You could also replace Soul Foundry with Prototype Portal, which would give you an arbitrarily large number of copies of any artifact in the game. Imprint a Booby Trap, and you can make enough tokens to name every card in the game a million times over. Then you wait until your opponent draws any card other than a basic land, setting off the mines you've laid.

In fact, imprinting Sculpting Steel on Prototype Portal allows you to copy any permanent on the battlefield, thanks to Mycosynth Lattice. You could make a few hundred copies of Standstill, then cast a spell to make your opponent draw far more than his or her entire library. Making a thousand copies of Pyromancer's Swath or Pyromancer's Gauntlet would let you cast Zap for a huge amount of damage. Another option would be to copy a Planeswalker, getting rid of the older copy to activate an ability as many times as you want. You could mill your opponent out with one of the various Jace incarnations, or use Chandra to win with damage.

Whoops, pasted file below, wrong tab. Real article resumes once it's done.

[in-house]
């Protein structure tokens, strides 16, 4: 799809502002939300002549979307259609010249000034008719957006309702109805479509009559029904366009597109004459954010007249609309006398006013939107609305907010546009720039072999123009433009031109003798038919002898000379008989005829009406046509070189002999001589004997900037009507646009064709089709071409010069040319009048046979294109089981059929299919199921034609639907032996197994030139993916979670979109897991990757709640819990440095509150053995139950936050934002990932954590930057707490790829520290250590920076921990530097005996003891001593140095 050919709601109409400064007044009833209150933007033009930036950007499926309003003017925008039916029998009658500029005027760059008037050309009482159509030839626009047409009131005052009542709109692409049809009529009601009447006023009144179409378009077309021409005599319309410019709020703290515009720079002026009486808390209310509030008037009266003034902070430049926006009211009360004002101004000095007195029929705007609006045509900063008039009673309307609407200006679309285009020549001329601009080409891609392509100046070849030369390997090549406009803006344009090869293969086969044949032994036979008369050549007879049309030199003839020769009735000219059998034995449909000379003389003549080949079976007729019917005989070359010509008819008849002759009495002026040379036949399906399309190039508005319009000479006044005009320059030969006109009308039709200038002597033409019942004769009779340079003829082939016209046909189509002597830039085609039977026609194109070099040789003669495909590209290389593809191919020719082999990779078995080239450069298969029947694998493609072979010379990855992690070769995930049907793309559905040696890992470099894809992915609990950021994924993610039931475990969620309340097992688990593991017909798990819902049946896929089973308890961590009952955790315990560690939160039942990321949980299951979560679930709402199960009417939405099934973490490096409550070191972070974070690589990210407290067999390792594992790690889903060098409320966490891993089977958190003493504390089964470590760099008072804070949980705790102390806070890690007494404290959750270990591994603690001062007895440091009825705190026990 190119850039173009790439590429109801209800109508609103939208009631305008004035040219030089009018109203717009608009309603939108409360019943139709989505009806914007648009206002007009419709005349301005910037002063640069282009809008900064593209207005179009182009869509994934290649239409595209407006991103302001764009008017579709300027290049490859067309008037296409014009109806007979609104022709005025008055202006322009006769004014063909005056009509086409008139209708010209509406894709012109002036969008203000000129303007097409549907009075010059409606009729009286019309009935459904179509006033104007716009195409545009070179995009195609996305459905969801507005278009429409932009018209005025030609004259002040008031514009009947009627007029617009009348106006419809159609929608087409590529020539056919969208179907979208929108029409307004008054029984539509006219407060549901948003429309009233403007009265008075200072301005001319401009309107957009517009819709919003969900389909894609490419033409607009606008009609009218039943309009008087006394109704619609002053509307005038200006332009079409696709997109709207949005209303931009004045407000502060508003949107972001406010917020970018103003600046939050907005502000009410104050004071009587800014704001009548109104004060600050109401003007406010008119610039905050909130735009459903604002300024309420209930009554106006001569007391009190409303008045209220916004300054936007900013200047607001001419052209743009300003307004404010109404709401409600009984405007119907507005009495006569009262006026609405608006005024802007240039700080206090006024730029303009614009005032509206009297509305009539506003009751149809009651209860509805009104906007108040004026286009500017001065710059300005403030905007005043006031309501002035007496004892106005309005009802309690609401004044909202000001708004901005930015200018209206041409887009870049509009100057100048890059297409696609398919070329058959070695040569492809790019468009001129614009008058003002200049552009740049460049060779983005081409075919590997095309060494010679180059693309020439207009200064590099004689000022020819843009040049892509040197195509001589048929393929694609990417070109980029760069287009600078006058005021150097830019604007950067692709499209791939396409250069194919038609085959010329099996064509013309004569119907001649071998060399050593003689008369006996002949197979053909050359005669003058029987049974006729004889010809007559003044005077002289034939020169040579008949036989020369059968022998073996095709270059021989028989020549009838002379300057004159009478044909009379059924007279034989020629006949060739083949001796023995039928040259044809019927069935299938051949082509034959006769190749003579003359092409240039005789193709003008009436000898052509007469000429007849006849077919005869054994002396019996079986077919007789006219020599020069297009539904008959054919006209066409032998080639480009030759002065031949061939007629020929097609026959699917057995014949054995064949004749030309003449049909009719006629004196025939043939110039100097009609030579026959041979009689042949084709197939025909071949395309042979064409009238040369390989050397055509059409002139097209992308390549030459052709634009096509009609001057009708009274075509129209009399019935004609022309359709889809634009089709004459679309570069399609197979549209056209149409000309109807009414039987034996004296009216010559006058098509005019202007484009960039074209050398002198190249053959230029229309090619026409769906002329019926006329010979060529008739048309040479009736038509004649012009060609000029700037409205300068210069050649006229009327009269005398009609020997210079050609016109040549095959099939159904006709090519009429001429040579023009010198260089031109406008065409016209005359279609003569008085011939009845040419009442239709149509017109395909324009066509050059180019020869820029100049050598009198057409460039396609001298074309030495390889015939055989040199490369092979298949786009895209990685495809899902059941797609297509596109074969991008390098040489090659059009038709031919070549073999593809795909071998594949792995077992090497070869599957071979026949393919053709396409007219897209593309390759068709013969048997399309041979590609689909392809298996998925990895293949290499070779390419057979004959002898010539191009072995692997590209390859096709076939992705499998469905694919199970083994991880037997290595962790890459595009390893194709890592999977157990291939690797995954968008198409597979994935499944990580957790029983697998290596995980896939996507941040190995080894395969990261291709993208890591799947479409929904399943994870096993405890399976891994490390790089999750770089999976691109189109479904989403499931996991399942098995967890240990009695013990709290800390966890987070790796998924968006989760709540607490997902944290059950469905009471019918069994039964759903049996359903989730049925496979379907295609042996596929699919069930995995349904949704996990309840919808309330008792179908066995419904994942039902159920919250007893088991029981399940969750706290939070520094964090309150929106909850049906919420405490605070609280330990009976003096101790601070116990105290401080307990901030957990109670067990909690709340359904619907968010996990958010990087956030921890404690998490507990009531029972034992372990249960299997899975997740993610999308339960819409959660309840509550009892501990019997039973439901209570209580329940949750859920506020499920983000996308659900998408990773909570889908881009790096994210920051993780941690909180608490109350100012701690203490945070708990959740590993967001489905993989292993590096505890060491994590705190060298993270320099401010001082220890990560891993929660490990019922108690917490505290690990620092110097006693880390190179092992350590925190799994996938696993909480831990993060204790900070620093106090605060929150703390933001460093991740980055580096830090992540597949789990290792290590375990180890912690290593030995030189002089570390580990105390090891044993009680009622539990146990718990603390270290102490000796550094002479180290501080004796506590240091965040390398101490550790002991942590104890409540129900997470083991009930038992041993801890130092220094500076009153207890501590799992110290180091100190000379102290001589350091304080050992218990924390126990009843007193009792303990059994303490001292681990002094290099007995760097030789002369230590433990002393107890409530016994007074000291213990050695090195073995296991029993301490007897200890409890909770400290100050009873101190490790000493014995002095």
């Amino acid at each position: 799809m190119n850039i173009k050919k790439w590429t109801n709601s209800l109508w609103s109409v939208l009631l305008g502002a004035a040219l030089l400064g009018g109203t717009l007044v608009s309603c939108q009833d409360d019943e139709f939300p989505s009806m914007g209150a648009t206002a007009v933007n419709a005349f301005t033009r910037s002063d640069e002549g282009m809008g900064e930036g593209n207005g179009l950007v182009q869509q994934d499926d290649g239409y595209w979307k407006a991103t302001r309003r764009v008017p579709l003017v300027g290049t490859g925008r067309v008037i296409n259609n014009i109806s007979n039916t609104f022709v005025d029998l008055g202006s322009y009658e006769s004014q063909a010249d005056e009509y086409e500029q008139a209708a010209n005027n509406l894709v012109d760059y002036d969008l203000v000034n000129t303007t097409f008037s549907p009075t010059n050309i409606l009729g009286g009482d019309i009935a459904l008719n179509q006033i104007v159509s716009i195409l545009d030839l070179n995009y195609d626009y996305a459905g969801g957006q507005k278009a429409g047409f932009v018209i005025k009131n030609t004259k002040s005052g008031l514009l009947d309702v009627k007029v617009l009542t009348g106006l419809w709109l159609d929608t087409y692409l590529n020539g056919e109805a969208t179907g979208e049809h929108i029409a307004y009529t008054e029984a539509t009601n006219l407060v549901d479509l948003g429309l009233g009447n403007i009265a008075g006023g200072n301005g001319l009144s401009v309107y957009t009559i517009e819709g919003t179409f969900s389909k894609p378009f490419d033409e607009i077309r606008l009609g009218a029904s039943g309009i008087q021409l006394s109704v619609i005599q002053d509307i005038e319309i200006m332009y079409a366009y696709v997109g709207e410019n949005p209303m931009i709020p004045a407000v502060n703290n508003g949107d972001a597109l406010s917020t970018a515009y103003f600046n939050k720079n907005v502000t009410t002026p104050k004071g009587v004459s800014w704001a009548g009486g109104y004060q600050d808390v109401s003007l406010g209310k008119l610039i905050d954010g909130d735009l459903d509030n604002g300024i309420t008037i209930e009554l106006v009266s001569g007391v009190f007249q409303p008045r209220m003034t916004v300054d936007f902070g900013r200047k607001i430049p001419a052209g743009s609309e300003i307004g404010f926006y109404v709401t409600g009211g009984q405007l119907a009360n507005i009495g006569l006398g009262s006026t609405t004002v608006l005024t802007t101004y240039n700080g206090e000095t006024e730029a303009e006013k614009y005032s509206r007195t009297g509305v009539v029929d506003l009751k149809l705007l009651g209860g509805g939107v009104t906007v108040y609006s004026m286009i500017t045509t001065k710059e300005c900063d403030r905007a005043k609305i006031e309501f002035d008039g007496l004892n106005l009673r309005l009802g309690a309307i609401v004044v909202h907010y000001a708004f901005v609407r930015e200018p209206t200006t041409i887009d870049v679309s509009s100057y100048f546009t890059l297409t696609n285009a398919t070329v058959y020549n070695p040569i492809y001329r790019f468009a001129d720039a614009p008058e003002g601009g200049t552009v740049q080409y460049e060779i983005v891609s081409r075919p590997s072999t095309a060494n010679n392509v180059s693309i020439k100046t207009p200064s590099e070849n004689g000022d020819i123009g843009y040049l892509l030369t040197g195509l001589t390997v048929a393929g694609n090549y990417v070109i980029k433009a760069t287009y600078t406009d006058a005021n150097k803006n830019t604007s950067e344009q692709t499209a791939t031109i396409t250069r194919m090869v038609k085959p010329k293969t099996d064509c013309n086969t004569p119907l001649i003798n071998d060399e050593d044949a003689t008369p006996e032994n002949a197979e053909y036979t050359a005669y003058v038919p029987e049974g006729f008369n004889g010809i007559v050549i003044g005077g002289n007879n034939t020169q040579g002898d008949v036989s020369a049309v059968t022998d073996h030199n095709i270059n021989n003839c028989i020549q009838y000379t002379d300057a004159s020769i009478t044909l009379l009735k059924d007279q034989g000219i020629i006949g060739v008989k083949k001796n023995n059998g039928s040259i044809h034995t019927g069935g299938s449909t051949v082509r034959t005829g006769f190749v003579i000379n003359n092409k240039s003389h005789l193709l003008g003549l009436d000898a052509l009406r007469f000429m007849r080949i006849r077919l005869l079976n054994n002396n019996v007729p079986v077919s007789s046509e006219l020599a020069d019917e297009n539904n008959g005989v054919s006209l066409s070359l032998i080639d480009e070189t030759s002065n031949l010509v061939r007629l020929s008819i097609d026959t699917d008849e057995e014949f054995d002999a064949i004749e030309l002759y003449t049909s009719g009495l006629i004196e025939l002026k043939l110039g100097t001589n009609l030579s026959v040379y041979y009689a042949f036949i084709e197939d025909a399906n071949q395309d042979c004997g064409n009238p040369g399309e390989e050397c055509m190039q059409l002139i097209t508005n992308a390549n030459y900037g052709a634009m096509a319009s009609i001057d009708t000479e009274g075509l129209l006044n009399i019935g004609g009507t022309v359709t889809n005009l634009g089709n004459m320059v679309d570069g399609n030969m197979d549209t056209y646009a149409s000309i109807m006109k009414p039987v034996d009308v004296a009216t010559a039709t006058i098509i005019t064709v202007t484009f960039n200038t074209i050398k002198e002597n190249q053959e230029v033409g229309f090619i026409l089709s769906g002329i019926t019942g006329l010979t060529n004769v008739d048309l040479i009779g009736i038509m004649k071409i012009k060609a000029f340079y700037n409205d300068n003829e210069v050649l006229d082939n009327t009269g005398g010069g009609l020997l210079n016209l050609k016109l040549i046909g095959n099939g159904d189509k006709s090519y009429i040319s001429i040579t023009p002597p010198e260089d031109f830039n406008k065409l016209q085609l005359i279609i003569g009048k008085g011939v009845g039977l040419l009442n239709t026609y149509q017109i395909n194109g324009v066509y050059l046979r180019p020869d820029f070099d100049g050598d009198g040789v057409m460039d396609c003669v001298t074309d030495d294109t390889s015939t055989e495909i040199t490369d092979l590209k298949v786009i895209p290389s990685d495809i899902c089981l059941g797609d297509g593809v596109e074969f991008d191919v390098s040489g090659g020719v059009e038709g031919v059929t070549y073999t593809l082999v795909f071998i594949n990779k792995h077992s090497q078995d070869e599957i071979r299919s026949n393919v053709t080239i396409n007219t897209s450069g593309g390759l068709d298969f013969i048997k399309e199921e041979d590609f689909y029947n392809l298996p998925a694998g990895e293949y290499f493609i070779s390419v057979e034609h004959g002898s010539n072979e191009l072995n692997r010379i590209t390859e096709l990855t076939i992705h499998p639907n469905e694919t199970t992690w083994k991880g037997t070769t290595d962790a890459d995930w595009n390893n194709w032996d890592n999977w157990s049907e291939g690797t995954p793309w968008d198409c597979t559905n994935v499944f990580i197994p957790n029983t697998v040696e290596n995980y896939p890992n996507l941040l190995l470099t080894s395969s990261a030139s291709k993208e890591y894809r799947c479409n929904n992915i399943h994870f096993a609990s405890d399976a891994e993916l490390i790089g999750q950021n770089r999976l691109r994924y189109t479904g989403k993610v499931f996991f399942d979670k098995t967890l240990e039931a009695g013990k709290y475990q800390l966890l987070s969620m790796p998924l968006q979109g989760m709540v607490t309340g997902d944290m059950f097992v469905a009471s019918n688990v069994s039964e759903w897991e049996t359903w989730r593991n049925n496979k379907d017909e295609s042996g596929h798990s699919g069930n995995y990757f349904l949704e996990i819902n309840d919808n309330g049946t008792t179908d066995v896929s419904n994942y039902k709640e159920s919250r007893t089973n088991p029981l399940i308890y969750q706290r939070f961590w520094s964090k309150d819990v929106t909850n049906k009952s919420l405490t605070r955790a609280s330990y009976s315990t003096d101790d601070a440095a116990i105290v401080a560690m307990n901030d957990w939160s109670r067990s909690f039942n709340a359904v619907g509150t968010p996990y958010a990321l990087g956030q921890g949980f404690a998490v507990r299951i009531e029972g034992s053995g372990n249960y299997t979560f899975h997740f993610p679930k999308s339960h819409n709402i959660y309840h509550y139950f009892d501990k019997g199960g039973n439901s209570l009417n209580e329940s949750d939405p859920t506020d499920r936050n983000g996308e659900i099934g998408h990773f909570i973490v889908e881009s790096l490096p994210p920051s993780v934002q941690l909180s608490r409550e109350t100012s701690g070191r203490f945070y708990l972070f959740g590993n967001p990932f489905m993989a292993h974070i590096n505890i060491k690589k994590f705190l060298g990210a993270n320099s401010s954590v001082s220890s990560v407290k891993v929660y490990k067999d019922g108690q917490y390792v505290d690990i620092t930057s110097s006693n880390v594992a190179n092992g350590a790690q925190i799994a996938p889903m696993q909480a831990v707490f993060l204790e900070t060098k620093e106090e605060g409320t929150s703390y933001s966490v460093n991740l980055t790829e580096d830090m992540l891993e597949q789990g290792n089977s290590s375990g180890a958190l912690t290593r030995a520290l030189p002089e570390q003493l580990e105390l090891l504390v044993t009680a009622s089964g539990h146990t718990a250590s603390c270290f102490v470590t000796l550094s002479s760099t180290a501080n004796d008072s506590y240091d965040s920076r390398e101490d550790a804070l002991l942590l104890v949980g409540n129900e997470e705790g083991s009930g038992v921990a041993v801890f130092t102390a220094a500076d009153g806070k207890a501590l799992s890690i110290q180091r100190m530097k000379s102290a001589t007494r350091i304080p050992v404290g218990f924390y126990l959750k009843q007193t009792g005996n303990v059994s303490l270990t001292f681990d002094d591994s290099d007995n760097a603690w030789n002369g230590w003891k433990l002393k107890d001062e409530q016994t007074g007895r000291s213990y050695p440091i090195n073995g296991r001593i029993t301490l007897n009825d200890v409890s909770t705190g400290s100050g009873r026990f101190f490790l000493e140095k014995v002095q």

The Monster at the End of This Week

I hope you enjoyed this brief foray into a world of endless possibilities. Keep sending me those deck ideas! I love reading them, even if I don't always give them as much attention as they deserve. Who knows, maybe you'll find your own creation on display one day.

Next week, we'll be returning to Theros for a look at the darker side of the plane. I've been working on a secret project deep in the basement of my lab. I won't tell you what it is just yet, but I'll give you one hint:

It's alive.

Until next time, keep those creative juices flowing. See ya!